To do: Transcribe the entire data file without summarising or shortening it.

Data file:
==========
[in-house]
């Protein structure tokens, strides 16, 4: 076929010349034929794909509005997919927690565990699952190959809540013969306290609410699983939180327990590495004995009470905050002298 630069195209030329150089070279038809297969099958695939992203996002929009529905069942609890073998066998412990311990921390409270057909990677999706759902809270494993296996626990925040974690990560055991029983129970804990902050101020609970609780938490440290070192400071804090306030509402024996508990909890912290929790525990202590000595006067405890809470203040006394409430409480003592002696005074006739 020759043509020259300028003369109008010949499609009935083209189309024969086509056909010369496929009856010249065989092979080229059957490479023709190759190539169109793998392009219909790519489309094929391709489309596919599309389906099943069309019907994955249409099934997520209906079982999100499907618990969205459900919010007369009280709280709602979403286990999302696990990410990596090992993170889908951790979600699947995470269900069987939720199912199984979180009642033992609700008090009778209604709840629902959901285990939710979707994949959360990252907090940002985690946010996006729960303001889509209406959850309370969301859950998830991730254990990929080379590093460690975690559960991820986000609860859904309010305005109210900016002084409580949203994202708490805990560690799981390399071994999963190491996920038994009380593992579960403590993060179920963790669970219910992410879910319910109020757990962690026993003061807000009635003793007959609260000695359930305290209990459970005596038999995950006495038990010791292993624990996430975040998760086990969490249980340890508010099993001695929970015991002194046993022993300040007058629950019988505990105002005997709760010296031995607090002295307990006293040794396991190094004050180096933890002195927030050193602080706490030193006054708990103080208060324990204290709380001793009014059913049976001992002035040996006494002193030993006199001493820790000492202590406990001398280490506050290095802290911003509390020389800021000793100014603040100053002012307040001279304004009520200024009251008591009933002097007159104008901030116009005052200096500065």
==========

[in-house]
């Protein structure tokens, strides 16, 4: 076929010349034929794909509005997919927690565990699952190959809540013969306290609410699983939180327990590495004995009470905050002298 630069195209030329150089070279038809297969099958695939992203996002929009529905069942609890073998066998412990311990921390409270057909990677999706759902809270494993296996626990925040974690990560055991029983129970804990902050101020609970609780938490440290070192400071804090306030509402024996508990909890912290929790525990202590000595006067405890809470203040006394409430409480003592002696005074006739 020759043509020259300028003369109008010949499609009935083209189309024969086509056909010369496929009856010249065989092979080229059957490479023709190759190539169109793998392009219909790519489309094929391709489309596919599309389906099943069309019907994955249409099934997520209906079982999100499907618990969205459900919010007369009280709280709602979403286990999302696990990410990596090992993170889908951790979600699947995470269900069987939720199912199984979180009642033992609700008090009778209604709840629902959901285990939710979707994949959360990252907090940002985690946010996006729960303001889509209406959850309370969301859950998830991730254990990929080379590093460690975690559960991820986000609860859904309010305005109210900016002084409580949203994202708490805990560690799981390399071994999963190491996920038994009380593992579960403590993060179920963790669970219910992410879910319910109020757990962690026993003061807000009635003793007959609260000695359930305290209990459970005596038999995950006495038990010791292993624990996430975040998760086990969490249980340890508010099993001695929970015991002194046993022993300040007058629950019988505990105002005997709760010296031995607090002295307990006293040794396991190094004050180096933890002195927030050193602080706490030193006054708990103080208060324990204290709380001793009014059913049976001992002035040996006494002193030993006199001493820790000492202590406990001398280490506050290095802290911003509390020389800021000793100014603040100053002012307040001279304004009520200024009251008591009933002097007159104008901030116009005052200096500065």